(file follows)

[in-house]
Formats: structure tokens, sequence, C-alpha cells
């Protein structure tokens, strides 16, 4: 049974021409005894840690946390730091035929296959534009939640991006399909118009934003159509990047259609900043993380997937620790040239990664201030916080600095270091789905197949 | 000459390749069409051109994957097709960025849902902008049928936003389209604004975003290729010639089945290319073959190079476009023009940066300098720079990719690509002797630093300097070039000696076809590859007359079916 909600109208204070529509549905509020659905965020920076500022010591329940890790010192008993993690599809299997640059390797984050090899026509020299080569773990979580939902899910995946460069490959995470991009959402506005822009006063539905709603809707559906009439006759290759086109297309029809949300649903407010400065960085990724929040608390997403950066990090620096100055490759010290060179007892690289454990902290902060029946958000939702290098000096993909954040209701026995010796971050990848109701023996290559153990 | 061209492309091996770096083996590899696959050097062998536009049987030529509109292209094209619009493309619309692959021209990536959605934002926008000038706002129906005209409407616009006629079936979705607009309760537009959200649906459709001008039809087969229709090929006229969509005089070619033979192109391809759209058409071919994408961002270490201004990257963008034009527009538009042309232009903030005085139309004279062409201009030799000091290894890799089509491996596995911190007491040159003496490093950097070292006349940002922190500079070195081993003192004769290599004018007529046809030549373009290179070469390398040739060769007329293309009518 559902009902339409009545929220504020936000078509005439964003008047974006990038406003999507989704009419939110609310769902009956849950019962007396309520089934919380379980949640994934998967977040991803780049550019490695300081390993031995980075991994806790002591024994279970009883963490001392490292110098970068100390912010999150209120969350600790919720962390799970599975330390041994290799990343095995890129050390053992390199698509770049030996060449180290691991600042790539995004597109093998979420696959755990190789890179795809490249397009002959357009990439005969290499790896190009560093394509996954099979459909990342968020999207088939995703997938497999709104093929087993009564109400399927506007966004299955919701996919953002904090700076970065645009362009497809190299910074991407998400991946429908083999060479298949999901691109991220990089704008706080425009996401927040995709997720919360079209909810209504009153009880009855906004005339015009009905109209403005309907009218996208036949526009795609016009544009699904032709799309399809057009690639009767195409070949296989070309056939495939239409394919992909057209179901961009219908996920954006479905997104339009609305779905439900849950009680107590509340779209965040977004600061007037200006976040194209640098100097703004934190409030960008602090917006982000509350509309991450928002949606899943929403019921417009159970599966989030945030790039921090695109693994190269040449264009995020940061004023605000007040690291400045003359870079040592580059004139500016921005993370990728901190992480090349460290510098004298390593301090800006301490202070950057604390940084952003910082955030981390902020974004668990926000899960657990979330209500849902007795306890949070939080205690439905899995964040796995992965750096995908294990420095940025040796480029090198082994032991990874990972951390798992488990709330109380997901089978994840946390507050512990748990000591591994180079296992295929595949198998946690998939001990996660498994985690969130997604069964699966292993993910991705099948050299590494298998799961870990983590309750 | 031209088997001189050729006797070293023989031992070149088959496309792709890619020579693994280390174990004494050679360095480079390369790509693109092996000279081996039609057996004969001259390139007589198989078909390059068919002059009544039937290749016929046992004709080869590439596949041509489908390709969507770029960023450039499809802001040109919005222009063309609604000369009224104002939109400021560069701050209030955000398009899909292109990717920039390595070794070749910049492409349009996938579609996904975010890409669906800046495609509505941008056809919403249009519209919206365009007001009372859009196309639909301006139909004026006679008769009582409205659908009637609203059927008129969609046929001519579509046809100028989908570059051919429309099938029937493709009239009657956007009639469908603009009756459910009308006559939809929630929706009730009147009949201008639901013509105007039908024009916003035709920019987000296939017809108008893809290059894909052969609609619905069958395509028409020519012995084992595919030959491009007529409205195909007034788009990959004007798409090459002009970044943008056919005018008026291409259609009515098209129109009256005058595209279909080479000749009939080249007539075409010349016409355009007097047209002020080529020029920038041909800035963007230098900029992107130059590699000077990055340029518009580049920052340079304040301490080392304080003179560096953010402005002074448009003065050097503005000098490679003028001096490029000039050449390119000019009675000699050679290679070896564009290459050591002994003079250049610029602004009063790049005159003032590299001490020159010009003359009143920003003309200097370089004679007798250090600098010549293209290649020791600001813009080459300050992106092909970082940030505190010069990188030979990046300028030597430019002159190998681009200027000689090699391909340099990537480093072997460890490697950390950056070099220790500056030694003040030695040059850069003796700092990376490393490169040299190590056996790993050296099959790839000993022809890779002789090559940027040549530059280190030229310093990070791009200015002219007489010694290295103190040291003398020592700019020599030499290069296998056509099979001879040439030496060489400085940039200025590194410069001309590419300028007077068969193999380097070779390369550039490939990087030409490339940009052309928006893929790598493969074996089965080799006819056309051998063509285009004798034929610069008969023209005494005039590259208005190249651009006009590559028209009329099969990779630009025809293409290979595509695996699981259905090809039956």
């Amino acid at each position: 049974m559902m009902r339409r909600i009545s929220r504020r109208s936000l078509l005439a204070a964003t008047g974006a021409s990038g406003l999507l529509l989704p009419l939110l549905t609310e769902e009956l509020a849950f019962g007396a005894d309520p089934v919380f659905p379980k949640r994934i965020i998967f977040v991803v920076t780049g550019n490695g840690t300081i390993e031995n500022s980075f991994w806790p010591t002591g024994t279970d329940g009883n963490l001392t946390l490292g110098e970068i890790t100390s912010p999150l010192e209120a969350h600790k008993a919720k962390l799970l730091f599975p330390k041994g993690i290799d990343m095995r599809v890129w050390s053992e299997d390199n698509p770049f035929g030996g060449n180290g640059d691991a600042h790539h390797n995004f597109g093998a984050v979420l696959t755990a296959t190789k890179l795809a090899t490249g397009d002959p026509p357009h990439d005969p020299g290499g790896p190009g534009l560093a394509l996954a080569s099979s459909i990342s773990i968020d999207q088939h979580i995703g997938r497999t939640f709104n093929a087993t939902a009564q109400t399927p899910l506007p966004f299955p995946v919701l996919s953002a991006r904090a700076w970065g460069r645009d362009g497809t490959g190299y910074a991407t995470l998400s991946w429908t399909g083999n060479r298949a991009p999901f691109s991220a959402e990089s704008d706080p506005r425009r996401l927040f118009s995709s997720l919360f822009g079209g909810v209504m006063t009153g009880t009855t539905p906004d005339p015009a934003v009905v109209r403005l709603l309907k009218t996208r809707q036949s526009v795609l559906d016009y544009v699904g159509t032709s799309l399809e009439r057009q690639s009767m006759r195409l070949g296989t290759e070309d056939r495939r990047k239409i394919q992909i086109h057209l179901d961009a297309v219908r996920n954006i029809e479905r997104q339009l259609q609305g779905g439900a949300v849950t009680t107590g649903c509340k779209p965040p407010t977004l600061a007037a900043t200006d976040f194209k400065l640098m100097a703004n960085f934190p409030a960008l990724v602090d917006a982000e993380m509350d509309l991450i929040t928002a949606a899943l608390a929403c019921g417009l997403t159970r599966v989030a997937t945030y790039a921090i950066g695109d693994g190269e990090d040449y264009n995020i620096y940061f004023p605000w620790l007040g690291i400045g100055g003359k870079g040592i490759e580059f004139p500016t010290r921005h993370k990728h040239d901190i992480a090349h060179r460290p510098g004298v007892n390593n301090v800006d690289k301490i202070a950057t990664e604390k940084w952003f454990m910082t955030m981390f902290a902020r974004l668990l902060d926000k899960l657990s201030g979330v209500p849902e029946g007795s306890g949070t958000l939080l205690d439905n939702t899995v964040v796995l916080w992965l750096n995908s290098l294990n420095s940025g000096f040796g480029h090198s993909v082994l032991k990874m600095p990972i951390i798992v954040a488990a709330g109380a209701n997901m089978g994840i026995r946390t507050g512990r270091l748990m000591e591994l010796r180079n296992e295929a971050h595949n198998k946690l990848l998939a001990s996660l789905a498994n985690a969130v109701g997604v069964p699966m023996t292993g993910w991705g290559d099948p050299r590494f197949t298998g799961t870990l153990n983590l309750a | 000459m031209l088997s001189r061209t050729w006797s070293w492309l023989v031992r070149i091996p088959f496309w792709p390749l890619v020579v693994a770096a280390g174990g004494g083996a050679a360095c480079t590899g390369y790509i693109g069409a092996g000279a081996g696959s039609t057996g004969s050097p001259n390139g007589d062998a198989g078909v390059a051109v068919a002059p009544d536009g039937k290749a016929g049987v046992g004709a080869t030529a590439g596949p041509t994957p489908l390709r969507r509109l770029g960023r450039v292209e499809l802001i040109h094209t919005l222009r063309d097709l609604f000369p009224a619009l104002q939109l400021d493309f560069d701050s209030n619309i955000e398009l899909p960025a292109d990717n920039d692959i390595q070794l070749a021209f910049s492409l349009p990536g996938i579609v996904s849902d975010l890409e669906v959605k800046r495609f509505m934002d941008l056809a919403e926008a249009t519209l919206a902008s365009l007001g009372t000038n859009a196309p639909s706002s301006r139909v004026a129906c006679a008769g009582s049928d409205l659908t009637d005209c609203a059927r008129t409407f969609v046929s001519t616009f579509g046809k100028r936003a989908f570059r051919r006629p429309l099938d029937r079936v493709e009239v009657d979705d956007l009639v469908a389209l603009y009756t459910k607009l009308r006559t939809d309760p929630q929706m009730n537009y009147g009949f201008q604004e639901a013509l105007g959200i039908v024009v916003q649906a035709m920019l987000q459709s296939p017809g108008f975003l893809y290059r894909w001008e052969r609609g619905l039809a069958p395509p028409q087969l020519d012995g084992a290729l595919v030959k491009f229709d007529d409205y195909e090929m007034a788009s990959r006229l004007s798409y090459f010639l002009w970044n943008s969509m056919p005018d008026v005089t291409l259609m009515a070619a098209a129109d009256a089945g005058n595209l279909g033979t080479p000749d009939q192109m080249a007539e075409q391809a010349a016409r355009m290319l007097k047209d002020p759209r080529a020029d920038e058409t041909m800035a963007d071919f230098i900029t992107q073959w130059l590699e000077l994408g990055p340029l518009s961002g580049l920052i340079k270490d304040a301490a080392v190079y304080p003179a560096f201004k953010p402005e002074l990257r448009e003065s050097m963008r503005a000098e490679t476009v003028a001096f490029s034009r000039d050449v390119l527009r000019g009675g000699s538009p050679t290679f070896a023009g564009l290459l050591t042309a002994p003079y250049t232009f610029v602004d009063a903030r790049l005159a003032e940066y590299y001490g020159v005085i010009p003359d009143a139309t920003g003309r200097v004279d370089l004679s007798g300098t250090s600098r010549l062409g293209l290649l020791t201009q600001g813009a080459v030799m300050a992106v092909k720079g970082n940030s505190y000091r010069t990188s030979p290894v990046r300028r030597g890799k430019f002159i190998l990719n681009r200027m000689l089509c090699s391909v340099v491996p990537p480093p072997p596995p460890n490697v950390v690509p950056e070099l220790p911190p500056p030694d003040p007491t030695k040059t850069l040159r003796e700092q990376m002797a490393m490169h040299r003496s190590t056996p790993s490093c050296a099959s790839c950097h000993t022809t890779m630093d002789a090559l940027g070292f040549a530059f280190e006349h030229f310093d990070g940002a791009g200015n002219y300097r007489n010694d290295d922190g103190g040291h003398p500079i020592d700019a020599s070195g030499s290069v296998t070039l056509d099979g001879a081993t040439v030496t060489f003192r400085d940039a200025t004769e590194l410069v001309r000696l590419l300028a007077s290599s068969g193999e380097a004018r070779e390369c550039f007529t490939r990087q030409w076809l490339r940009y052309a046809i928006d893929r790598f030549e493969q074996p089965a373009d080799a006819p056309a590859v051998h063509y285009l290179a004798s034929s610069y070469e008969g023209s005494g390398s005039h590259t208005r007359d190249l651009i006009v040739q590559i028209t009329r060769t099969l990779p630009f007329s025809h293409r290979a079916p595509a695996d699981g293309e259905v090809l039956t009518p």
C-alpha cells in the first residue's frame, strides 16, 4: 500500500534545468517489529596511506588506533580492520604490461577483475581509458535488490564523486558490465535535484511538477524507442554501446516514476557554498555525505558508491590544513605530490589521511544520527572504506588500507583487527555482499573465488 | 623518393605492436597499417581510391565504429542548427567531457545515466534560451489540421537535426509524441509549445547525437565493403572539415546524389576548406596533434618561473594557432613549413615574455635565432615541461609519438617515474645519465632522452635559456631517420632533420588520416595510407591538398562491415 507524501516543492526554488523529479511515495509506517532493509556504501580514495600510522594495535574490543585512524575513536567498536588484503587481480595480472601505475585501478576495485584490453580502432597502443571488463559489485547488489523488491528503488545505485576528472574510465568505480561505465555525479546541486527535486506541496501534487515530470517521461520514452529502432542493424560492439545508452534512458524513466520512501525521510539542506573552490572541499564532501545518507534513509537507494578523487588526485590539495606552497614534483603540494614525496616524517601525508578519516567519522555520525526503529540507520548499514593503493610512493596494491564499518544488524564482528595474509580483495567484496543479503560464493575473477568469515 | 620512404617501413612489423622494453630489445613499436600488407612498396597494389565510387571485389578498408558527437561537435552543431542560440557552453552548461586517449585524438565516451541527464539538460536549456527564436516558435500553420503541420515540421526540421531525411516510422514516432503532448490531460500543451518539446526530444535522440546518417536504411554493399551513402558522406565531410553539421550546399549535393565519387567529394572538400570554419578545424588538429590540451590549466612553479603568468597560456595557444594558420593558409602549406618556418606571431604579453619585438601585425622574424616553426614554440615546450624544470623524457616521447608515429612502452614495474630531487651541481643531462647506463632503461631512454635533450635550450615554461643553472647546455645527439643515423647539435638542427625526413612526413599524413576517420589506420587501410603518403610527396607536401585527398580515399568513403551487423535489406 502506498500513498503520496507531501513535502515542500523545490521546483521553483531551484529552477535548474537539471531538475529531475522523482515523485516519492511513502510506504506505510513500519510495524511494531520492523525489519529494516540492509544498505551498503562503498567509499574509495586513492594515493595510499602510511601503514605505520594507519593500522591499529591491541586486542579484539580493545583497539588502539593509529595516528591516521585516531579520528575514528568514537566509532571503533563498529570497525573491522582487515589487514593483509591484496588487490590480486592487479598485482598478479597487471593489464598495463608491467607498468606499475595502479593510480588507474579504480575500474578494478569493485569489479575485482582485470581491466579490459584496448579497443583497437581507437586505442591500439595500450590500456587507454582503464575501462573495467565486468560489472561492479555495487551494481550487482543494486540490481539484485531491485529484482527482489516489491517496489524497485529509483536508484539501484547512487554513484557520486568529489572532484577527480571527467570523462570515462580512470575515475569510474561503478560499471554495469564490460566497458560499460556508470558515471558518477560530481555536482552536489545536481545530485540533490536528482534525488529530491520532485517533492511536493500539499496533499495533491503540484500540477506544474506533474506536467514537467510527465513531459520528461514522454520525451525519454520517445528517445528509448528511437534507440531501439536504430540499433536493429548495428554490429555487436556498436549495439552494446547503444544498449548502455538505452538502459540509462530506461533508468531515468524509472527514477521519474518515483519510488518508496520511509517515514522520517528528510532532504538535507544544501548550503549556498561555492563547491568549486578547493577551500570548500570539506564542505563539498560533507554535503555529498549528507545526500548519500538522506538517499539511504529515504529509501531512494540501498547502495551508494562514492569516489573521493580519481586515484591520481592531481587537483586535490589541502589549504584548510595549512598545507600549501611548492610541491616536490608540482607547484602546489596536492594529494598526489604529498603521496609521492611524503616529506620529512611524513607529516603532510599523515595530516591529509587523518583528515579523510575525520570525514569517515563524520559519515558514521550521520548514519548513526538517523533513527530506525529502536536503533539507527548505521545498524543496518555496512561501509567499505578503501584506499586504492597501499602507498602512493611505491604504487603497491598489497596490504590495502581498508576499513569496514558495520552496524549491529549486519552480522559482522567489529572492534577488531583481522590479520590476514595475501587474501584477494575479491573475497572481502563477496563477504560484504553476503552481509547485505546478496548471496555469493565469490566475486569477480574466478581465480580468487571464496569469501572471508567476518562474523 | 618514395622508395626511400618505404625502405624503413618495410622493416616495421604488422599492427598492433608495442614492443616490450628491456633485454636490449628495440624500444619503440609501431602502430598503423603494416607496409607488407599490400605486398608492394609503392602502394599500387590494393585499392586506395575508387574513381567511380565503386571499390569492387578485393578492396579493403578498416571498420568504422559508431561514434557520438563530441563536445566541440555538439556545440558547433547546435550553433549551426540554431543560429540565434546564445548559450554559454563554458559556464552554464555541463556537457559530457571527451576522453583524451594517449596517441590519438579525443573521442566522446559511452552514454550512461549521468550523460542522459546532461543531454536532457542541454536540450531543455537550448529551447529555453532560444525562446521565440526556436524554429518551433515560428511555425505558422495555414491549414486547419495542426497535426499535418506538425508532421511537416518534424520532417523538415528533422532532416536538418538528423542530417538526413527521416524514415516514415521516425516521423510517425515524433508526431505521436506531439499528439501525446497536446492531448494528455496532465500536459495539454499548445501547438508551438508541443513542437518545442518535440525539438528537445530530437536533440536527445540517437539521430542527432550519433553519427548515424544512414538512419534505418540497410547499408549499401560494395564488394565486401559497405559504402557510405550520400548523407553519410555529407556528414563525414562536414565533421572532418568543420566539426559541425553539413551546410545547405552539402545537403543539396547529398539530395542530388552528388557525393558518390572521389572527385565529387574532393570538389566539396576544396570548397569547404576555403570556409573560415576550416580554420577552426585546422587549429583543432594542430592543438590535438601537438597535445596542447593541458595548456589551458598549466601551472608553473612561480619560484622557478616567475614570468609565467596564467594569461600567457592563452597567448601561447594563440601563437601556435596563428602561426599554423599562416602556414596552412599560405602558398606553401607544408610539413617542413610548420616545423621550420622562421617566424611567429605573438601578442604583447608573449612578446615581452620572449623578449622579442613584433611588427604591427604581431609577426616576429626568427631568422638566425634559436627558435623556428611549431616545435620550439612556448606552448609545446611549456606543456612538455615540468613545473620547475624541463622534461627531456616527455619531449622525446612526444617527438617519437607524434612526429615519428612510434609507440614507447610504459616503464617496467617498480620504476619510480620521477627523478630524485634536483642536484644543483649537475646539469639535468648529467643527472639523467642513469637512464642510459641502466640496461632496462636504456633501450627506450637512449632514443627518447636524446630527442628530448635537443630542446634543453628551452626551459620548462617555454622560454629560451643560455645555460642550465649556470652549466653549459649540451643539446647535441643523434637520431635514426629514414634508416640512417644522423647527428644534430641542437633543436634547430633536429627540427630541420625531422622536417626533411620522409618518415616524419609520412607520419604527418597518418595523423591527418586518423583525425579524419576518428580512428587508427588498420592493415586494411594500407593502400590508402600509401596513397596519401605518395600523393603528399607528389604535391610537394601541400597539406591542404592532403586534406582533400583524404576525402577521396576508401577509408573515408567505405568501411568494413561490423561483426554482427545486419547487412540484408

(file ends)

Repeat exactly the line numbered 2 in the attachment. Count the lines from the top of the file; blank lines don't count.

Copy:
Formats: structure tokens, sequence, C-alpha cells